Studies show more evidence of water on moon, Mars

WASHINGTON Tue Apr 13, 2010 1:42am IST

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WASHINGTON (Reuters) - Ice deposits at least 6 feet (2 metres) thick can be found in some small craters on the moon, researchers reported on Monday in one of two studies showing more evidence of water on the moon and Mars.

The second study suggested that ice has recently melted and re-frozen on Mars, widening some of the characteristic gullies on its surface.

The two studies add to the political and scientific debate about how best to explore our solar system and the universe -- with missions that include human crews, or experiments using robots and remote surveys.

The administration of President Barack Obama last month said it would cancel the Constellation program to return astronauts to the moon by 2020 after a review found the $108 billion program was underfunded and already off-track to meet most of its goals.

Obama's plan is to contract with private companies to do some of the work needed to investigate Mars, as well as asteroids, using robots, remote sensors and perhaps some astronauts.

In one of the two studies released on Monday, Paul Spudis of the Lunar and Planetary Institute in Houston and colleagues analyzed measurements from India's Chandrayaan spacecraft to find evidence of thick ice deposits in some permanently shaded craters on the moon.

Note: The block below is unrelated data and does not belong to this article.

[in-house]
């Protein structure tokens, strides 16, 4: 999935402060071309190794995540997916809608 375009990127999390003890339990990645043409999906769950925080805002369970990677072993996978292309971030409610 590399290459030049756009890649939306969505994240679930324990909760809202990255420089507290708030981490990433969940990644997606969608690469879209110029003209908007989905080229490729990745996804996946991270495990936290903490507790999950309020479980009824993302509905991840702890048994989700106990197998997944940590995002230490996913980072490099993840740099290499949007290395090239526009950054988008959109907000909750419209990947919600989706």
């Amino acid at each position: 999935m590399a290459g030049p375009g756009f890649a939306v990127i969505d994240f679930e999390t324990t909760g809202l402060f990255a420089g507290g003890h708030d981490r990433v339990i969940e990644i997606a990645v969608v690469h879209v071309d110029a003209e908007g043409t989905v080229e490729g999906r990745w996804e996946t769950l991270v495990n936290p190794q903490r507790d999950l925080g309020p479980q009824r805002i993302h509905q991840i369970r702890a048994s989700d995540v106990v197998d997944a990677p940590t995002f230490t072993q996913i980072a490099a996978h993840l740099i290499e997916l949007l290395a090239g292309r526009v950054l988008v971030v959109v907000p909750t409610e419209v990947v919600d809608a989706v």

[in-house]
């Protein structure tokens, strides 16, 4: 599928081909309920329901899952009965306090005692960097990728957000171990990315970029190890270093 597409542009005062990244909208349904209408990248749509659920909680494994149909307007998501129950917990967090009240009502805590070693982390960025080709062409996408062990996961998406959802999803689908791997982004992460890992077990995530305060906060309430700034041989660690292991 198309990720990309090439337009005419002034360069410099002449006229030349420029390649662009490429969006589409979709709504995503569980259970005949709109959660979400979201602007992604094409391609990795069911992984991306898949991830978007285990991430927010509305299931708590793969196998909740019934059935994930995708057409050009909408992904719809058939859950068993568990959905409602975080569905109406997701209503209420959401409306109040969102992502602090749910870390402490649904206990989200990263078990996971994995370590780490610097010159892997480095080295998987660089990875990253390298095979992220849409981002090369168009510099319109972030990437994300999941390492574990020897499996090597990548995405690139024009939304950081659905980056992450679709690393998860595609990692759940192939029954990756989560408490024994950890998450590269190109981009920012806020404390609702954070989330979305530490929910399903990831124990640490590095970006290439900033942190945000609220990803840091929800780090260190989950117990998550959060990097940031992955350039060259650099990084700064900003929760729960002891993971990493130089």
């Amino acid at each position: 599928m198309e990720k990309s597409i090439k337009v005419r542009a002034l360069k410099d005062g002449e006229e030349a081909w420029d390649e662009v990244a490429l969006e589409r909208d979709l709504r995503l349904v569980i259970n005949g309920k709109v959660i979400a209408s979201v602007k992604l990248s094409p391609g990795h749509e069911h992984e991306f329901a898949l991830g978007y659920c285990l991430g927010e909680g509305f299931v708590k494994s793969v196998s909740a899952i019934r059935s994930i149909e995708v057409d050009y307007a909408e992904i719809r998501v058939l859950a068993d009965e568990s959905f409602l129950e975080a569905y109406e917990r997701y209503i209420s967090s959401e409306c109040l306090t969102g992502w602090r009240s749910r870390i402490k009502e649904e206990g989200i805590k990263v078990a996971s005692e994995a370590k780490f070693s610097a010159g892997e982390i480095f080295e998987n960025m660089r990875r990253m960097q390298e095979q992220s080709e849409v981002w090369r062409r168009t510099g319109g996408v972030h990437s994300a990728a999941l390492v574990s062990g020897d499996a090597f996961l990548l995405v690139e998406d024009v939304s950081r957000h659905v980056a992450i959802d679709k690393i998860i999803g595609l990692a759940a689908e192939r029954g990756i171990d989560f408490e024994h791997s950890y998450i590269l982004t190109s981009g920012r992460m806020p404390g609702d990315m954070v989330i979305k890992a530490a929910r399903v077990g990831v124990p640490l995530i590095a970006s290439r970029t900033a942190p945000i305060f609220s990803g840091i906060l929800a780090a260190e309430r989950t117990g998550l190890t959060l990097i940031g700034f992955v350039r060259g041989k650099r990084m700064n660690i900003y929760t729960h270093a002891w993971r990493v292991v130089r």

"As the moon has been bombarded with water-bearing objects such as comets and meteorites and implanted with solar wind hydrogen over geological time, some of this material must have made its way into these cold, dark areas," they wrote in Geophysical Research Letters.

They measure something called circular polarization ratio to show either the surface there is unusually rough, or there are between 6 and 10 feet (2 and 3 metres) of ice there.

The second study showed that 6-foot (2-metre) wide gully on Mars had become nearly 400 feet (120 metres) longer over two years.

Dennis Reiss of the Institute for Planetology at Westfalische Wilhelms-Universitat in Munster, Germany, and colleagues said the best explanation is the melting of small amounts of water ice.

Photographs show dark patches in the gully, as well as some smaller, new channels, they reported in the same journal. It may get warm enough at the surface to melt water on Mars, they added.

In September, several teams reported clear evidence of water, likely frozen, on the desert surfaces of both the moon and Mars and researchers have also seen it snow on Mars.

(Reporting by Maggie Fox; editing by Mohammad Zargham)

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